Then there’s Percy. He just can’t help but smile all the time. You hope he comes to your table often because he’s the kind of guy that helps white people loosen up and tap into that inner soul that we all long to let loose. His infectious personality also leads to you ordering one more pitcher of Michelob than you need, but that’s a problem for in the morning.

While they have other things on the menu, the only thing I’ve tried is the cheese plate and the ribs. The cheese plate is simply long rectangles of cheddar cheese, smoked sausage and dill pickles covered with a dusting of Rendezvous rub. The recommended method is to put some cheese and sausage on a Saltine, pour a little bit of their sauce on it and try to cram it all in your mouth at once. It’s fantastic.

Rendezvous serves only dry ribs. They cook the ribs over charcoal for a couple of hours, baste them with a hot vinegar and water mixture, and then apply a generous amount of rub. I recommend adding sauce to them. The sauce and rub have a very distinctive flavor that can become addictive.

Ten years ago, I thought Rendezvous’ ribs were the best in the world, and many people still feel the same way. But as my barbecue horizons have been broadened, I’ve come to realize that Rendezvous doesn’t really serve barbecued ribs. They serve slow grilled ribs with a great rub and sauce. It still tastes very good, but it lacks the true smoke flavor that ribs like the Bar-B-Q Shop have.

On this visit, Tommy JP and I joined my friend John and we polished off several pitchers of beer, a couple of cheese plates and four full orders of ribs. John has been in Memphis for over 15 years, and he agreed with my sentiment that Rendezvous is a great experience, but nowhere near the best barbecue in town.

Rendezvous is a must if you’re going to Memphis. It had the best atmosphere of any place on the trip and I’ll likely go back every time I visit because it’s always a good time. I’ll just make sure I hit the Bar-B-Q shop for lunch.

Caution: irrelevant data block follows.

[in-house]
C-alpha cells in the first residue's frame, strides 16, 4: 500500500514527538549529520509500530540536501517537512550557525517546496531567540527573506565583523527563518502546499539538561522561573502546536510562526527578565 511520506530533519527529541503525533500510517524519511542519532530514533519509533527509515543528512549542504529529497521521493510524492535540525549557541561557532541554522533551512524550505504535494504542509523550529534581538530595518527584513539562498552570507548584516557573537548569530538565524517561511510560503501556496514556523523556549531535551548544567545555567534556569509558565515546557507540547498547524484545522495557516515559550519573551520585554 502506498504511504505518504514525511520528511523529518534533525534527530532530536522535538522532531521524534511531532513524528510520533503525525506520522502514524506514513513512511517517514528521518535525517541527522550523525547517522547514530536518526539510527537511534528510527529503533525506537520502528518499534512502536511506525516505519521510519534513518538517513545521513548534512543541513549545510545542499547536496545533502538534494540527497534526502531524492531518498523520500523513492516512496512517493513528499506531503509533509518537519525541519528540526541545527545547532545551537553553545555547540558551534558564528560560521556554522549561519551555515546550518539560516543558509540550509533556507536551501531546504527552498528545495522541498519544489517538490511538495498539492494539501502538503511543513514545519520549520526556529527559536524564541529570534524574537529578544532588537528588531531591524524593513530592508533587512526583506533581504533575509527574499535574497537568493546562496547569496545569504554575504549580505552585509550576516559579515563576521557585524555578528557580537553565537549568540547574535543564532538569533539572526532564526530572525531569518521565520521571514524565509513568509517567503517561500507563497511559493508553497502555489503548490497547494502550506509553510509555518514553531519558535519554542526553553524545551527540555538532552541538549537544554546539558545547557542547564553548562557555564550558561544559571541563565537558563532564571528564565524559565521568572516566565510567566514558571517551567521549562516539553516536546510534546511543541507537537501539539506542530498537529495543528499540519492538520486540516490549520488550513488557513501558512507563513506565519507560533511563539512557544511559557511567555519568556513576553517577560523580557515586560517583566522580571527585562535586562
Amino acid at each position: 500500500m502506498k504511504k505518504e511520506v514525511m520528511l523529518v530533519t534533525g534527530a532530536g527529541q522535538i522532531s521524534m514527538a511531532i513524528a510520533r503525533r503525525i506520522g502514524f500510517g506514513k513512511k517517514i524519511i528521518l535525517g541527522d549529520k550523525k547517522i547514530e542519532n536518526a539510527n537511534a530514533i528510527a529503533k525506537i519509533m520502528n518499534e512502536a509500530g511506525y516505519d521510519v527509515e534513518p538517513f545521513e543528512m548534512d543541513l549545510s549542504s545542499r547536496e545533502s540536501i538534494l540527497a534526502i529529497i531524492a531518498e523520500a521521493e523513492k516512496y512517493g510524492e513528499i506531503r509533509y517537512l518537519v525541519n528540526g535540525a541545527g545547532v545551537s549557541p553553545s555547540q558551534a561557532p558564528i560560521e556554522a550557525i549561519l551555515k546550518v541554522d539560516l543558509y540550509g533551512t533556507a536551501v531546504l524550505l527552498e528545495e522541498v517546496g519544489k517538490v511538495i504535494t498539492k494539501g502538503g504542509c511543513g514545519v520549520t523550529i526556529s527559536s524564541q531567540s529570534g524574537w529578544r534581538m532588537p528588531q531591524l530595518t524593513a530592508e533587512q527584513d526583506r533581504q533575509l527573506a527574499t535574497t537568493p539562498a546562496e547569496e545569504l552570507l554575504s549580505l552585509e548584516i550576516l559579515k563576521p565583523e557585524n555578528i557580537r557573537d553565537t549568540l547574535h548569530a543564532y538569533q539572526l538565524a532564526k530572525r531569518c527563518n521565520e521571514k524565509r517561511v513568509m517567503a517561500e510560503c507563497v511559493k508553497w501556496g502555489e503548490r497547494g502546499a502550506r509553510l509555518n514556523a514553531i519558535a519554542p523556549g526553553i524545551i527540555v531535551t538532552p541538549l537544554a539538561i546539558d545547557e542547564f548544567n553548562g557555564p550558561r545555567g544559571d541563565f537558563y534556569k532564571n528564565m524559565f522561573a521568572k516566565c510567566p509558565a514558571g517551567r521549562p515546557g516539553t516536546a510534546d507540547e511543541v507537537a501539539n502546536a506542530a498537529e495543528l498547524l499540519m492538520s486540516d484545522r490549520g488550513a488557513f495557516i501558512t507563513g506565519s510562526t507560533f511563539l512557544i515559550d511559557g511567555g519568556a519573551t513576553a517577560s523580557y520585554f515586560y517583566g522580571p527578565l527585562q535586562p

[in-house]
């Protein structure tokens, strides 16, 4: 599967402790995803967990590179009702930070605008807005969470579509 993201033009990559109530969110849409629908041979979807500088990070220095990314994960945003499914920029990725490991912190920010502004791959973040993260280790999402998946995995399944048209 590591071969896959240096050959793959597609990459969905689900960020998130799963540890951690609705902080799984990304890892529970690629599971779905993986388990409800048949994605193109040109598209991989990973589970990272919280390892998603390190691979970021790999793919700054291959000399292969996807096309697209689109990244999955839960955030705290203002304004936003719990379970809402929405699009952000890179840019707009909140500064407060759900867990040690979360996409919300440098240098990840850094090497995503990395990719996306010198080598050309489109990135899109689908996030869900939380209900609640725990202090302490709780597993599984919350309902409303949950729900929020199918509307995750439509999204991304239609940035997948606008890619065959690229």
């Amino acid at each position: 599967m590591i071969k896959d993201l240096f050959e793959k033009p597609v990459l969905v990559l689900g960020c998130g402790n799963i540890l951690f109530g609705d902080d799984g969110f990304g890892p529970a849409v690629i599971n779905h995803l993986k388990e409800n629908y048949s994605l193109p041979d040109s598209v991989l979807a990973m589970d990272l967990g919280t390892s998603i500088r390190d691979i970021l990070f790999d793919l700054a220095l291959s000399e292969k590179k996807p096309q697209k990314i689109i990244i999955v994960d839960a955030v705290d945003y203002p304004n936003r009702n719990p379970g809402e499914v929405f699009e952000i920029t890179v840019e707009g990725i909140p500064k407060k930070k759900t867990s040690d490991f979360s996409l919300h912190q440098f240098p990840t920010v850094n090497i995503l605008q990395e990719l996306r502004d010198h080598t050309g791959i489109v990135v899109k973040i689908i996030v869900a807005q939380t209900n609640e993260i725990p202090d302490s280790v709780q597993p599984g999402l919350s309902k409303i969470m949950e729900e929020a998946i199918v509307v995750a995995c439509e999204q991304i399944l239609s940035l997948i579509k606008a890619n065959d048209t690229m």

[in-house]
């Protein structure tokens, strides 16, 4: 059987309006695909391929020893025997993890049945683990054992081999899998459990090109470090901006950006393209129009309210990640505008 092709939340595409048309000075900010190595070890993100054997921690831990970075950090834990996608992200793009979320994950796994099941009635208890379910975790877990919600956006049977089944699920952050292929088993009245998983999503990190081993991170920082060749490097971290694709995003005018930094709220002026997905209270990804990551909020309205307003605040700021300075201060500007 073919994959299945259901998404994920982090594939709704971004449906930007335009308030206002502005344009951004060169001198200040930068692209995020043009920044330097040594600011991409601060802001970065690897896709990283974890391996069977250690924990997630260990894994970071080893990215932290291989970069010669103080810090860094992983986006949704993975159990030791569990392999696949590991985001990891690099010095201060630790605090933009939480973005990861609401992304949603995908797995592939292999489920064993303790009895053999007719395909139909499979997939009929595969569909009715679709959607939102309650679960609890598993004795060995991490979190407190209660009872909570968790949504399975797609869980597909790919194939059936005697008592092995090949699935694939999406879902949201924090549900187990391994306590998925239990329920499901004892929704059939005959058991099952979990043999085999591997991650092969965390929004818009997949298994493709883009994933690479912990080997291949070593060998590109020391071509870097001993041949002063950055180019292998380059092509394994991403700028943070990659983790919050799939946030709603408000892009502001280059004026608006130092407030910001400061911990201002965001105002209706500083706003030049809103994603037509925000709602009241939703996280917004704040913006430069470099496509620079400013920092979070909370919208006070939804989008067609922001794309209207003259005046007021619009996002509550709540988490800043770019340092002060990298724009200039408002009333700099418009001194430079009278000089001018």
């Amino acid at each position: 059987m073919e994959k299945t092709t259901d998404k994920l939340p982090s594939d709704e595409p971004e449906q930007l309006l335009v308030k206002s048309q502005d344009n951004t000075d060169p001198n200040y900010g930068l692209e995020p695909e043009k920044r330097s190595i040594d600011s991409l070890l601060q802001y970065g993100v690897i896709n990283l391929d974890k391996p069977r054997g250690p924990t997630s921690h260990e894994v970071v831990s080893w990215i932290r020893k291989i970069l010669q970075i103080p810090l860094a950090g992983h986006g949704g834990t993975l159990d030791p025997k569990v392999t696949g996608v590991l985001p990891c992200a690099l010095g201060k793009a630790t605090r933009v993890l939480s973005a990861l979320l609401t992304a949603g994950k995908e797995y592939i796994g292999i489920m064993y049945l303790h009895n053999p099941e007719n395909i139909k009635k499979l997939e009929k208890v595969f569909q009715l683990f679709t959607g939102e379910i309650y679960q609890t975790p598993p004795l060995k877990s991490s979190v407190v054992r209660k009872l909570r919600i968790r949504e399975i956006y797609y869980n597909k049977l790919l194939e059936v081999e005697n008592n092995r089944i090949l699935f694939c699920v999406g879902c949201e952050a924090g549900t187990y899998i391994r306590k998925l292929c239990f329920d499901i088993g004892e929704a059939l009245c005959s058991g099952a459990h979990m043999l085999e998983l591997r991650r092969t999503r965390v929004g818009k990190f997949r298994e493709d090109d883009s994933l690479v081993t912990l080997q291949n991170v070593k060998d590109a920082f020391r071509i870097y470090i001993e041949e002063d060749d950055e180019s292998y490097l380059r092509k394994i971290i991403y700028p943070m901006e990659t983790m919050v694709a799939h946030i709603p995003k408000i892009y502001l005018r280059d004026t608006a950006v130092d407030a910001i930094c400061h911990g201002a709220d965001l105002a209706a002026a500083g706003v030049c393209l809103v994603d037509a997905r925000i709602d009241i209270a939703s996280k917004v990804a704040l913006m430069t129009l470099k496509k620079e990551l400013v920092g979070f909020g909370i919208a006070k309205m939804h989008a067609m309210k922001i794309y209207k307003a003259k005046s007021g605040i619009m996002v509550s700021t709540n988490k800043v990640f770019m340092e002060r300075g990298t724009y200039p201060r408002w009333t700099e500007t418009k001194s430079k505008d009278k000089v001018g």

Prince's Hot Chicken in Nashville, TN

The next day JP and I reluctantly bid adieu to Tommy and his shrine to bachelordom. After thirteen meals of barbecue in six days, my body needed a break. What it needed was a salad and a treadmill, but what it got was Prince’s Hot Fried Chicken.

Prince’s is a Nashville institution. They fry their chicken in cast iron skillets, adding the requested level of spice to each order. The heat ranges from mild to extra hot and they cook each order from scratch, which often takes 30-45 minutes. They have vending machines for drinks and a few tables at which you can dine.

I will always remember my first trip for three reasons. First, its location is just off Dickerson Road, which at the time was notorious for hookers. We passed two on the way.

Second, as my friend Bill and I walked up to the line of people waiting, we asked innocently enough “is the chicken really that hot?” A grizzly looking man in camouflage scowled at us city boys for a minute before begrudgingly responding “you bet yer dick it’s hot”. To this day Bill and I still use that line.

The third reason I’ll remember Prince’s was that the chicken wasn’t just hot, it was incendiary. Bill ordered a full bird “as hot as you can make it”, which we would later realize was just plain dumb. When it arrived the lady at the counter looked at us and said “boy you gonna get the mud butt!”. Within minutes I had sweat pouring down my face and snot dripping from my nose. The heat became so overpowering that I actually thought my lips might be peeling away. I remember that the only relief came from Bill’s intermittent deep exhales, which would blow cool air on my face. When you are in desperate situations, it’s amazing how you take comfort in the most awkward of pleasures.

I called ahead as we drew close to Nashville, ordering two medium breast quarters to go. When we got home and unwrapped the almost crimson colored treat, it proudly sat on top of two pieces of white bread, which soak up the grease and spices. As I bit into the crispy chicken, my mouth was met with a mix of salty, spicy, pan fried goodness. Then the heat hit me. I explained to JP that the levels of heat were kind of on an “ish” scale, and that today’s medium was definitely trending towards hot. As sweat started beading up on my forehead, I knew we were in for the taste bud equivalent of an ass kicking, and we got a good one. The burn kept building with each bite, but with a lot of milk and water, we made it through, right down to the bright orange, grease soaked piece of white bread goodness.